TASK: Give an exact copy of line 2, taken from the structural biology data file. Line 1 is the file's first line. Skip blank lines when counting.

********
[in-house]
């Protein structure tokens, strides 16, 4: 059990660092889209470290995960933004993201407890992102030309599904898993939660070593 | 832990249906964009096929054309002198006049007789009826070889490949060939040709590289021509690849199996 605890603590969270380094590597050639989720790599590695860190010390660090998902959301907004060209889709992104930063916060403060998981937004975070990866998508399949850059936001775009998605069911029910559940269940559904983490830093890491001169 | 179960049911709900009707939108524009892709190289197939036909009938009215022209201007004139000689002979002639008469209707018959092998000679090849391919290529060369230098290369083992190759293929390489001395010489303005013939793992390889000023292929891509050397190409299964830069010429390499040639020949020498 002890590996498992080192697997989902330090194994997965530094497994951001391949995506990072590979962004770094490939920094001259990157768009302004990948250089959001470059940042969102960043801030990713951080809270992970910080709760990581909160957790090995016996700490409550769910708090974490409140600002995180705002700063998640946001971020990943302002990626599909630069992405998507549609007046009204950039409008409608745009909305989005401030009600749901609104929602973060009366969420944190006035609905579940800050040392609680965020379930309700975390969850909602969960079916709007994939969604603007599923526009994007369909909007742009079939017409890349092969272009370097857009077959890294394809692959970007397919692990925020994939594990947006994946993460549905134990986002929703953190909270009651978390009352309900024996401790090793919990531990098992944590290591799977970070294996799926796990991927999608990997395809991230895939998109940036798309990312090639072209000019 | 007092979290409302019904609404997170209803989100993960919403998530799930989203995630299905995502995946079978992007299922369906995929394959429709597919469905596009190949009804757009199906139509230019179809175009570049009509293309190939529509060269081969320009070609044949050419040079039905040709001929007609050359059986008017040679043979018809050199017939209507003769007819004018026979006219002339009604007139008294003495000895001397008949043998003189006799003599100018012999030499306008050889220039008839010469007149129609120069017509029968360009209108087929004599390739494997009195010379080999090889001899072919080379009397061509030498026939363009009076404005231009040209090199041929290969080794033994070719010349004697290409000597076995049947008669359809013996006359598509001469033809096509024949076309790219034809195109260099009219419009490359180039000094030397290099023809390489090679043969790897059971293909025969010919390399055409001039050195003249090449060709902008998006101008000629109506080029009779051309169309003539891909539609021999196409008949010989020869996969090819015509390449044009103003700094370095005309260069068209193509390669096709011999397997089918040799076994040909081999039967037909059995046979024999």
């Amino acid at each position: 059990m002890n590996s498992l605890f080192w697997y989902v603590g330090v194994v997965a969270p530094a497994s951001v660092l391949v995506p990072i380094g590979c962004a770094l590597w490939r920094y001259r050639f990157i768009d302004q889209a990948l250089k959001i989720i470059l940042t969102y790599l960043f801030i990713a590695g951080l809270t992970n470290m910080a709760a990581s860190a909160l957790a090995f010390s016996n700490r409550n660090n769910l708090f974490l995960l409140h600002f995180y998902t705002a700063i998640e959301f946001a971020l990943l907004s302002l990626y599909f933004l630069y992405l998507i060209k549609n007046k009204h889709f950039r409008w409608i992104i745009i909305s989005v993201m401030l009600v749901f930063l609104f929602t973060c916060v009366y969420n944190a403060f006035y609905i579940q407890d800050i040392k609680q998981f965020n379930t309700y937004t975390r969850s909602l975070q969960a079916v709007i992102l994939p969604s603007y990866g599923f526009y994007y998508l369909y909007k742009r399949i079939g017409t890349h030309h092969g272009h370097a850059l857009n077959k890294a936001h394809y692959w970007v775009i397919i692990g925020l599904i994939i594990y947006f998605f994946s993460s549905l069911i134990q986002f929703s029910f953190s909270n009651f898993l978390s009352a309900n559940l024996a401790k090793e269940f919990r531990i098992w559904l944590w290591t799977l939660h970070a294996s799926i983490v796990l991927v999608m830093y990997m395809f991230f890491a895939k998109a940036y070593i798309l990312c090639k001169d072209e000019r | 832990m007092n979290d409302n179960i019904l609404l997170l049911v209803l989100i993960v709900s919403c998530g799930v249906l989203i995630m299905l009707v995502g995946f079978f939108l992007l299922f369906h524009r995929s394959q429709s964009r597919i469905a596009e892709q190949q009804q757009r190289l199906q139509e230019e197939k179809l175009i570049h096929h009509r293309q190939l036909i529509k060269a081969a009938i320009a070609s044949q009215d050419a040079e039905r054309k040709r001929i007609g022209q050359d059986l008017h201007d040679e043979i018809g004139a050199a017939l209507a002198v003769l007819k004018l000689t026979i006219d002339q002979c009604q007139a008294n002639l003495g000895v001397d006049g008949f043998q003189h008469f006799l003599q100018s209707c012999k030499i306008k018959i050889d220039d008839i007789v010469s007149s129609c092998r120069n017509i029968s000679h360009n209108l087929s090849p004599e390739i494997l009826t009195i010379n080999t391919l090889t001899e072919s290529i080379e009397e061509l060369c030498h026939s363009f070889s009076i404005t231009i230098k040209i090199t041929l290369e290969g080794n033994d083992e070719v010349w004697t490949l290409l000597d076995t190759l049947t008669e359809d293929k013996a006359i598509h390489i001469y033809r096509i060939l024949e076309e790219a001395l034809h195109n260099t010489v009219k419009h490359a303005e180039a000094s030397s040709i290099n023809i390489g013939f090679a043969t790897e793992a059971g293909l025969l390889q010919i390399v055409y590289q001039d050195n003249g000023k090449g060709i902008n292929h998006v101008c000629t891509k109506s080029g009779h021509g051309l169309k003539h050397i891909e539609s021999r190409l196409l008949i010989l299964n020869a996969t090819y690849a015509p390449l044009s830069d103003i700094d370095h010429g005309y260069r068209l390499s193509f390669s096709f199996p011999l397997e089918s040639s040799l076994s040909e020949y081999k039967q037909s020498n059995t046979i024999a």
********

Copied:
């Protein structure tokens, strides 16, 4: 059990660092889209470290995960933004993201407890992102030309599904898993939660070593 | 832990249906964009096929054309002198006049007789009826070889490949060939040709590289021509690849199996 605890603590969270380094590597050639989720790599590695860190010390660090998902959301907004060209889709992104930063916060403060998981937004975070990866998508399949850059936001775009998605069911029910559940269940559904983490830093890491001169 | 179960049911709900009707939108524009892709190289197939036909009938009215022209201007004139000689002979002639008469209707018959092998000679090849391919290529060369230098290369083992190759293929390489001395010489303005013939793992390889000023292929891509050397190409299964830069010429390499040639020949020498 002890590996498992080192697997989902330090194994997965530094497994951001391949995506990072590979962004770094490939920094001259990157768009302004990948250089959001470059940042969102960043801030990713951080809270992970910080709760990581909160957790090995016996700490409550769910708090974490409140600002995180705002700063998640946001971020990943302002990626599909630069992405998507549609007046009204950039409008409608745009909305989005401030009600749901609104929602973060009366969420944190006035609905579940800050040392609680965020379930309700975390969850909602969960079916709007994939969604603007599923526009994007369909909007742009079939017409890349092969272009370097857009077959890294394809692959970007397919692990925020994939594990947006994946993460549905134990986002929703953190909270009651978390009352309900024996401790090793919990531990098992944590290591799977970070294996799926796990991927999608990997395809991230895939998109940036798309990312090639072209000019 | 007092979290409302019904609404997170209803989100993960919403998530799930989203995630299905995502995946079978992007299922369906995929394959429709597919469905596009190949009804757009199906139509230019179809175009570049009509293309190939529509060269081969320009070609044949050419040079039905040709001929007609050359059986008017040679043979018809050199017939209507003769007819004018026979006219002339009604007139008294003495000895001397008949043998003189006799003599100018012999030499306008050889220039008839010469007149129609120069017509029968360009209108087929004599390739494997009195010379080999090889001899072919080379009397061509030498026939363009009076404005231009040209090199041929290969080794033994070719010349004697290409000597076995049947008669359809013996006359598509001469033809096509024949076309790219034809195109260099009219419009490359180039000094030397290099023809390489090679043969790897059971293909025969010919390399055409001039050195003249090449060709902008998006101008000629109506080029009779051309169309003539891909539609021999196409008949010989020869996969090819015509390449044009103003700094370095005309260069068209193509390669096709011999397997089918040799076994040909081999039967037909059995046979024999």